Sydney as a Global City


Train screencap/image from 5 centimetres per second anime film

Sometimes it takes someone outside the problem to see the problem and its solution, but whether or not we choose to listen to these individuals is the problem.

"The main thing is investing in infrastructure and land use systems so that you reduce costs by increasing supply," says [Greg] Clark[, an adviser to the Organisation for Economic Co-ordination and Development on cities and fellow at The Brookings Institute].

Clark observes Sydney has a "very low" mass transit coverage by world city standards and a relatively high car-dependency for a world city at 70 per cent plus.

Density is also a problem, at just 40 per cent of London's and 20 per cent of New York and Singapore.

Overall, Sydney needs to improve the story we tell the world, says Clark, who is visiting Sydney as a guest of the business-backed Committee for Sydney.

Of course, it’s not the first time that those visiting from overseas have mentioned that there is a significant issue with our public transport system, housing etc etc and tried to suggest ways in which we could improve it. Unfortunately I don’t see a plan for long-term change right now, nothing like the wonderful systems of other countries. Inevitably, it must be better than other countries as well.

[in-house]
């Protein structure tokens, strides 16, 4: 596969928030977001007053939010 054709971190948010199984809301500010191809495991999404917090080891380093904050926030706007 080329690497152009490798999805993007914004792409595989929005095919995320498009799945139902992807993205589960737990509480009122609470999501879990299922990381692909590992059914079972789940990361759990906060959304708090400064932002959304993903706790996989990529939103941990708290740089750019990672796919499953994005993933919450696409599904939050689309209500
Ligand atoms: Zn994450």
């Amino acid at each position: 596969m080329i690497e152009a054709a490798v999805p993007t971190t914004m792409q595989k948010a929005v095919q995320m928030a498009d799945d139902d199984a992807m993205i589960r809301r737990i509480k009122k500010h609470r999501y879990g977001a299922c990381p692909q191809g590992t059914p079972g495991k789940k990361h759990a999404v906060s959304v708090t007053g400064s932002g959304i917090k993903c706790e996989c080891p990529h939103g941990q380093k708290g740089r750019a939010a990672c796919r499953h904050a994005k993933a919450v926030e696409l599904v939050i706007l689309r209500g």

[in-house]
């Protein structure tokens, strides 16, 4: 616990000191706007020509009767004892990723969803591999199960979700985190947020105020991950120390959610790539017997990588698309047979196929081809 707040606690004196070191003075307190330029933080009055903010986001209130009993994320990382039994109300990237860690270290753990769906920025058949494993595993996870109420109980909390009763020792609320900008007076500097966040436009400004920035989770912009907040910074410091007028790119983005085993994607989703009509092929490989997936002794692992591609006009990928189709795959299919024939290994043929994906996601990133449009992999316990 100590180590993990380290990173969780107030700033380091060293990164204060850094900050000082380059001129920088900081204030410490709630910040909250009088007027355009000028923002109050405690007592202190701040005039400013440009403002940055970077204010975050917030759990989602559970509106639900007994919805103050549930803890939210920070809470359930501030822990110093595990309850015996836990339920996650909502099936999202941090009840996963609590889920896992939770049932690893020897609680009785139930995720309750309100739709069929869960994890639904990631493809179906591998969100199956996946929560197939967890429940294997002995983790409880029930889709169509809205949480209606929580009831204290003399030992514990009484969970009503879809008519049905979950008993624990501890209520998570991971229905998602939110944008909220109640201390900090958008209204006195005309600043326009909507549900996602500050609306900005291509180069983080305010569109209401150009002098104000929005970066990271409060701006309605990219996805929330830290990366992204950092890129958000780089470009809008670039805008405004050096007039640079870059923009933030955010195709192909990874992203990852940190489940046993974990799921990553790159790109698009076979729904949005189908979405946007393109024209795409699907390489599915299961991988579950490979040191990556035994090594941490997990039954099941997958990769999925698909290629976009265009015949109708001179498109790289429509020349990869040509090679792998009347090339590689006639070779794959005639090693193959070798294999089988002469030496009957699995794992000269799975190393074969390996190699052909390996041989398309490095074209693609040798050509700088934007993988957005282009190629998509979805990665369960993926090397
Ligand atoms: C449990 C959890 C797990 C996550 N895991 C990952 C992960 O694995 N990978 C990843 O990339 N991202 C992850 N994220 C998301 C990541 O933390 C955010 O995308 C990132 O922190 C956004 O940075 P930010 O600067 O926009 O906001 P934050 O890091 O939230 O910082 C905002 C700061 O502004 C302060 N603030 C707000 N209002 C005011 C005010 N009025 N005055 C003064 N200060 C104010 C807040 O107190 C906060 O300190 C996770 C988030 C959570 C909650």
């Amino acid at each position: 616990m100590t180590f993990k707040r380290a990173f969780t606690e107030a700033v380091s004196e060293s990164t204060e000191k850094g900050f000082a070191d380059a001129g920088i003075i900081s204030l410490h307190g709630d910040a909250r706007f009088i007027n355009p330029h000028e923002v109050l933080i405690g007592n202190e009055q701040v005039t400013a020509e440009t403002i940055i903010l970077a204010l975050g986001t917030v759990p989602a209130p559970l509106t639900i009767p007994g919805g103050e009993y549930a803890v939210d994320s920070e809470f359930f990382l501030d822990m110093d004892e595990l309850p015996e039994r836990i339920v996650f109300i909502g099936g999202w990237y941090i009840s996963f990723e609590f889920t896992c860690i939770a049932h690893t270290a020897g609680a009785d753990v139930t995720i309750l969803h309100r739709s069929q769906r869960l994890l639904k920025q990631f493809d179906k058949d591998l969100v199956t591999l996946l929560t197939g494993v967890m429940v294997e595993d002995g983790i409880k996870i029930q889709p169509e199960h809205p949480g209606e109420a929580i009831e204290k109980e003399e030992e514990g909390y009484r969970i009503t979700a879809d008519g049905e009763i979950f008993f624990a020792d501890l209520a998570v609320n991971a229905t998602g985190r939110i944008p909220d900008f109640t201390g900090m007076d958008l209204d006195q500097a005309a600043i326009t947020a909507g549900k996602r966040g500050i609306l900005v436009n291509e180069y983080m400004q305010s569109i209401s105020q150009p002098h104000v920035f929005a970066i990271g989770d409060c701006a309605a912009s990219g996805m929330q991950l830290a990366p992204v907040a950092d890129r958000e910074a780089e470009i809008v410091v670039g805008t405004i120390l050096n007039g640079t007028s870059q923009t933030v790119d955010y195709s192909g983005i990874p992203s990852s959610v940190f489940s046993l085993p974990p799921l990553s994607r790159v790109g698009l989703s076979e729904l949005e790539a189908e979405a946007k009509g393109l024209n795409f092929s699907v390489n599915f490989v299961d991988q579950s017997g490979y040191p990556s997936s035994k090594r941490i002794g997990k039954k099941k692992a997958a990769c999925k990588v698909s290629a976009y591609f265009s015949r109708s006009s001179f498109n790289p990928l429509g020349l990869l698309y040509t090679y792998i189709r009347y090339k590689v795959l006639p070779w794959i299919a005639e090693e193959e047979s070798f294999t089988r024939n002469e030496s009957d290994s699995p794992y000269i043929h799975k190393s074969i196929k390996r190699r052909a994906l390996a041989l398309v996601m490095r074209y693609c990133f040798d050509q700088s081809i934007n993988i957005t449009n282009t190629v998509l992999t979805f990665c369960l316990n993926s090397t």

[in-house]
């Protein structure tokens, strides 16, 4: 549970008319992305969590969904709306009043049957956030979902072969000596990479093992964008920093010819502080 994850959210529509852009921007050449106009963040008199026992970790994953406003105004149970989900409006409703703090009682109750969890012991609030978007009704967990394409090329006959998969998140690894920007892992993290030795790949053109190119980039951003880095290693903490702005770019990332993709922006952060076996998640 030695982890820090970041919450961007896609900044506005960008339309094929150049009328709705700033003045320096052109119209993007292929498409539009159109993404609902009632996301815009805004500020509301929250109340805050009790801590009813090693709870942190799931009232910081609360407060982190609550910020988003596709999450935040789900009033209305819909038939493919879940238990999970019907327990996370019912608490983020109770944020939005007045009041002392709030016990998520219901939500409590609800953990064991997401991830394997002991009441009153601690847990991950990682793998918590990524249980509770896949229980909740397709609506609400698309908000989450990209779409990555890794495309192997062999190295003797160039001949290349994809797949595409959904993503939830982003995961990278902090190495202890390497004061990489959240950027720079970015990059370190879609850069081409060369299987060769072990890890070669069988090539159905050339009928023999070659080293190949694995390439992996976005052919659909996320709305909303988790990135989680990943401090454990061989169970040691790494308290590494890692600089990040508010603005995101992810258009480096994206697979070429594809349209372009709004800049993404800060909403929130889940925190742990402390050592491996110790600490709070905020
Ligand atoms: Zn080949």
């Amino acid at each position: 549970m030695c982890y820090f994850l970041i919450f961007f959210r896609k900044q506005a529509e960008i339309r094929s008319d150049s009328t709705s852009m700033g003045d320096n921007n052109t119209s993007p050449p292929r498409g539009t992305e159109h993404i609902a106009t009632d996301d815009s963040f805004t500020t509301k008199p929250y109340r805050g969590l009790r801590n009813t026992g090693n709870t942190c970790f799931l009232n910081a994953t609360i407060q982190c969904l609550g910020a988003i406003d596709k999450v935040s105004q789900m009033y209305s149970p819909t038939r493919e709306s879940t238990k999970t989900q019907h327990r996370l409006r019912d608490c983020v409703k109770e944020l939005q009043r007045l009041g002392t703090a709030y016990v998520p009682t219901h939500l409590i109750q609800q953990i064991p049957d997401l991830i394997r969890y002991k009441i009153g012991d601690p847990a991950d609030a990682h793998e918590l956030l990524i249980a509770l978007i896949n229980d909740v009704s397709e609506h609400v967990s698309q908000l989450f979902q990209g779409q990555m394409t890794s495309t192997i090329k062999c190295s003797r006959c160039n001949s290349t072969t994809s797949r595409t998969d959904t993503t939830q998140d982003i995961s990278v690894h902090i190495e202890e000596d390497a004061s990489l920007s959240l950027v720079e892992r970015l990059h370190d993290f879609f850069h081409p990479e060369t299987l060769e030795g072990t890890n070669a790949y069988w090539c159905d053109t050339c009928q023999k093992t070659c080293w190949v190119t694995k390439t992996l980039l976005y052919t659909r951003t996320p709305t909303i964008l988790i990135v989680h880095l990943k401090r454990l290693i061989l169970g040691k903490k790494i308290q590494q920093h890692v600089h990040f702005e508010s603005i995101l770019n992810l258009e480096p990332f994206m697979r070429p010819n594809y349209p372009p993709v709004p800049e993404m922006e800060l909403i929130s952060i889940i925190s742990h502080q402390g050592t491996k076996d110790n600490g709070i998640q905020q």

I will allow that they made an admirable effort during the wild weather though, which was much appreciated even if not oft-voiced. Amidst the delays, at least it got us out of the rain and eventually took us to our intended destination.

There’s a whole lot more interesting details in this story if you care to take a peek.